Treat PMS and Live Healthier

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Treat PMS and Live Healthier

Millions of women are affected by premenstrual syndrome, and if you are included in that number, you should be aware that that are many different ways to help both the emotional and physical ups and downs. You don’t have to suffer through PMS; there are treatments to help.

A recent report by the American College of Obstetricians and Gynecologists showed that at least 85% of women suffer from at least one symptom of PMS (Premenstrual Syndrome) As many know, PMS is the term that is used to describe the physical and emotional upheaval that women experience in the days leading up to their period.

Scientists don’t know what causes these changes but recent studies out of Sweden show that they may be caused by a raise in sensitivity to the hormone allopregnanolone — in essence, a changed neurotransmitter that doesn’t allow PMS sufferers to adapt to the change in the hormone levels.

But fear not, there is good news. Because PMS is such a widespread health issue for many women, there are many treatments available. From supplements to therapy, the treatments are there to help minimize the symptoms, if not the cause all together.

Elena Moser, LCSW, private practice therapist and clinical director of the Women’s Therapy Center in El Cerrito, California had this to say: “We see many women who talk about PMS. If a woman has PMS, often it creates a lot stress on a pretty regular basis, once a month.”

Is PMS Affecting Your Emotional Health?

If you suffer from a regular occurrence at the same time each month of any of these symptoms, then you are likely suffering from PMS.

  • Anxiety
  • Depression
  • Difficulty Concentrating
  • Feeling Overwhelmed
  • Irritability (most common emotional symptom)
  • Loss of Interest in Things you Used to Enjoy
  • Mood Swings
  • Sleep Problems

About 5% of women have such severe PMS symptoms that they are diagnosed with PMDD (premenstrual dysphoric disorder), a more severe form of PMS. Women who have PMDD find that they not only suffer severe physical symptoms, but the disorder also interferes with their home and work life.

Treating PMS: A Working Plan

The first thing that one should do to find out if they need treatment for PMS is to keep a log of all of their symptoms. From the emotional swings to the physical feelings, right the date, time, symptom and even what you were doing for at least two months. This will give your doctor something to capture patterns with and better treat the symptoms.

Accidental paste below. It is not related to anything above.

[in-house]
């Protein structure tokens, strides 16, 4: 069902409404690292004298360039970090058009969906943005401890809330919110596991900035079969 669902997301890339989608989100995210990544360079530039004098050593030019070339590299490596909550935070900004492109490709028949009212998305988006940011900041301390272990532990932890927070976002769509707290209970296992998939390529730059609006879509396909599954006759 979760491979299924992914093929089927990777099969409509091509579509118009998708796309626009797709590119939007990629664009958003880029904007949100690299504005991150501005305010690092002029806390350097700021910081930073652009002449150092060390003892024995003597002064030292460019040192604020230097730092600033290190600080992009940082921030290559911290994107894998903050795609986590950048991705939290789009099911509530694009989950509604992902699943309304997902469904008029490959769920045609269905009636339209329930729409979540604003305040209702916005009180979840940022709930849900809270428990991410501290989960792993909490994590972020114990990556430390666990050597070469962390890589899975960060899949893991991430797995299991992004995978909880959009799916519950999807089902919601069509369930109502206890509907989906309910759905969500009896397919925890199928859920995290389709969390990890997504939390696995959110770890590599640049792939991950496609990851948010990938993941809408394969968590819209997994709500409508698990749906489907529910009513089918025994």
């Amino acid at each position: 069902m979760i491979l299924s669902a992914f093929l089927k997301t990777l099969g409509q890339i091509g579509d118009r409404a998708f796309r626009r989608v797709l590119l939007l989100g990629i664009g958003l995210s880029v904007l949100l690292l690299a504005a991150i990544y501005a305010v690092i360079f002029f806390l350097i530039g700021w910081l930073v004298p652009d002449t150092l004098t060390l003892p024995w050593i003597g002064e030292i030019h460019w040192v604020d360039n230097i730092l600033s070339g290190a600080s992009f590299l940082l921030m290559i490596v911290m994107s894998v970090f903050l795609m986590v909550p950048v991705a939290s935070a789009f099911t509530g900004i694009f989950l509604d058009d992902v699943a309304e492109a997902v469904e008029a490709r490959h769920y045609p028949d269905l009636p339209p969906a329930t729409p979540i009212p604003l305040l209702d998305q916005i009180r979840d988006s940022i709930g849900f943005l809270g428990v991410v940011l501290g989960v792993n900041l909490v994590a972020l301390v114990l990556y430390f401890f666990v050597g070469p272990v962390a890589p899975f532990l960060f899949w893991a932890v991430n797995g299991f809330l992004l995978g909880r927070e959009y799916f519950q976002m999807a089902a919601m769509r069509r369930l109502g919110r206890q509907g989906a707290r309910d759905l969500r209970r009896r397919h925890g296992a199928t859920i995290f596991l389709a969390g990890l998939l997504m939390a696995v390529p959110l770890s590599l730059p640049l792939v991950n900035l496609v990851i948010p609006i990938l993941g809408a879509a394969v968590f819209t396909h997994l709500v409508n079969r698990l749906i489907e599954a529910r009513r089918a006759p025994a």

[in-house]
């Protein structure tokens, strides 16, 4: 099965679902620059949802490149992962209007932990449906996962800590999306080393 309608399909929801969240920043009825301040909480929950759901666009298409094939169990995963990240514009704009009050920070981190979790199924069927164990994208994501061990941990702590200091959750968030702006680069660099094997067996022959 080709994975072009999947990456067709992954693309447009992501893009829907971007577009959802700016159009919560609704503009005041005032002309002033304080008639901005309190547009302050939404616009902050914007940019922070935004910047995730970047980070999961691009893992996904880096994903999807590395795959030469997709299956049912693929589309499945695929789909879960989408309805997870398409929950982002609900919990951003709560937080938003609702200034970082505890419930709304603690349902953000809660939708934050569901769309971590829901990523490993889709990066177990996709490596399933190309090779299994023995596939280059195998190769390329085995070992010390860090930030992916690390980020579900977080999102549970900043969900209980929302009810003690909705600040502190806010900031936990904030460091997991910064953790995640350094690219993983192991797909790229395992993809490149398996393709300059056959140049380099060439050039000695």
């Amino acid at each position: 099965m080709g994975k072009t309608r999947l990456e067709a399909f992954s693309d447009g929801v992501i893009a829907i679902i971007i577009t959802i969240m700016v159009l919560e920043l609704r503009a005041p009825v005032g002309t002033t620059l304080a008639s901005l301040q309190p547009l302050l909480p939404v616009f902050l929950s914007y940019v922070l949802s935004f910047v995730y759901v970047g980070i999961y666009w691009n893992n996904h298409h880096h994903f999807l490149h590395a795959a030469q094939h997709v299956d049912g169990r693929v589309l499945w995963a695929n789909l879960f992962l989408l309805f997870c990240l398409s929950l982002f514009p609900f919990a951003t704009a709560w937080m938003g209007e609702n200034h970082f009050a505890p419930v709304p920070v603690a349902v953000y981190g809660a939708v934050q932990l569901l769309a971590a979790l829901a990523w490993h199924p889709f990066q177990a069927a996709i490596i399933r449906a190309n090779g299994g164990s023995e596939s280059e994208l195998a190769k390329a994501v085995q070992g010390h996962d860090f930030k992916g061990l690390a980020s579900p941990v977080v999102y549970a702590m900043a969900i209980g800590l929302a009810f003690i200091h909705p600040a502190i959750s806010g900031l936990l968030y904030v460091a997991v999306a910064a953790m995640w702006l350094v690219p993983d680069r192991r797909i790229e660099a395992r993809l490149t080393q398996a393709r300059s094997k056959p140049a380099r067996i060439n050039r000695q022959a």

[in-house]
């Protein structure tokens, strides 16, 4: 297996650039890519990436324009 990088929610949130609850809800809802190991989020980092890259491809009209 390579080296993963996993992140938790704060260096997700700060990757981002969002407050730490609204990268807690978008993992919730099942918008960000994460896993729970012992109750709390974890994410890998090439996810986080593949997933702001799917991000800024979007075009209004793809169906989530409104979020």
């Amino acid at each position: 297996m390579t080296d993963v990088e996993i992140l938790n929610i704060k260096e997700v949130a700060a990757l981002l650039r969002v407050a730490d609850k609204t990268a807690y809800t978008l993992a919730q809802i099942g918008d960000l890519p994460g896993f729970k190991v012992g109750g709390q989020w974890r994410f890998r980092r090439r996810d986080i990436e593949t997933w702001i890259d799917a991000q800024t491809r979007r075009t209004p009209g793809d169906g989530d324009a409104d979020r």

Below are some of the best options for treatment for PMS that you can discuss with your doctor.

Antidepressant Medications: Countering the chemical changes that occur with PMS — especially the more severe form of PMDD, with medication seems to help many women. In fact, a recent research from the University of Pennsylvania showed that 2/3 of women who were given an antidepressant around their PMS time had a 50% improvement in their symptoms — both physical and emotional.

Birth Control: For those who are not trying to get pregnant, birth control works wonders on PMS symptoms. By suppressing ovulation, birth control pills can completely eliminate PMS symptoms.

Calcium: Not only is 600mg’s a day of calcium good for your bones, but it’s been proven to reduce PMS symptoms as well.

Chasteberry: This dietary supplement has been show to play a role in the reduction of PMS symptoms.

Cognitive Therapy: Sometimes just talking about and understanding the symptoms you face can help. This style of therapy has been proven effective and is worth trying.

Diet: To help keep your PMS under control eat lots of fruits, vegetable and whole grains.

Exercise: To help with depression and mood swings, try yoga, aerobics or running.

Fatty Acid: Fatty acids are found in fish, eggs, nuts and vegetable oils, as well as in capsule form.

Fish Oil: As part of a good PMS treatment plan, include fish oil supplements in to your daily diet.

Folic Acid: Supplement your diet with folic acid, which can help reduce the symptoms brought on by PMS.

Sleep: It has been found that sleep disturbances can increase PMS symptoms. If you have a hard time going to sleep or wake up numerous times in the morning, talk with your doctor about treatment plans. A good night’s sleep can go a long ways to a healthier you.

Soy: For some women, a diet rich in soy such as found in tofu and soybeans can help reduce PMS symptoms.

Support: Evidence suggests that joining a group of women who experience PMS symptoms like yours can help enhance treatment.

What Not to Do

While there are many treatments available for PMS symptoms, there are some things just don’t work. These include:

  • Alcohol
  • Caffeine
  • Salt
  • Sugar and Sweeteners

While PMS suffers do not need to say good bye for good to their morning coffee, cutting back can reduce the symptoms quite a bit.

By working with a doctor, eating healthier and supplementing a diet, many women should be able to lessen or completely eliminate their PMS symptoms.

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